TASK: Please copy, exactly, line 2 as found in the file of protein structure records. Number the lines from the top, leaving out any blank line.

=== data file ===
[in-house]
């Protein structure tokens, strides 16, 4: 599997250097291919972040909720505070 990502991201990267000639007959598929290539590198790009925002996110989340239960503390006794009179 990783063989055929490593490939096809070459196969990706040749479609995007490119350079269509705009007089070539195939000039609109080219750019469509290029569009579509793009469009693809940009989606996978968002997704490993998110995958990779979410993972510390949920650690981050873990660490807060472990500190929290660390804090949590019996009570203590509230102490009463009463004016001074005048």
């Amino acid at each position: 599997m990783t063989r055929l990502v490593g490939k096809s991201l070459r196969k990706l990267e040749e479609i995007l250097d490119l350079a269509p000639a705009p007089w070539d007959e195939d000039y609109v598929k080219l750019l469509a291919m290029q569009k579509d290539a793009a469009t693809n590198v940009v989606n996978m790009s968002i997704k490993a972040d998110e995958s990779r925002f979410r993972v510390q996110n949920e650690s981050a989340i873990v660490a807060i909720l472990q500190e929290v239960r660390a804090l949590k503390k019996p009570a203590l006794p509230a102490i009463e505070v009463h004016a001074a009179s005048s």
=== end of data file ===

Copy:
């Protein structure tokens, strides 16, 4: 599997250097291919972040909720505070 990502991201990267000639007959598929290539590198790009925002996110989340239960503390006794009179 990783063989055929490593490939096809070459196969990706040749479609995007490119350079269509705009007089070539195939000039609109080219750019469509290029569009579509793009469009693809940009989606996978968002997704490993998110995958990779979410993972510390949920650690981050873990660490807060472990500190929290660390804090949590019996009570203590509230102490009463009463004016001074005048």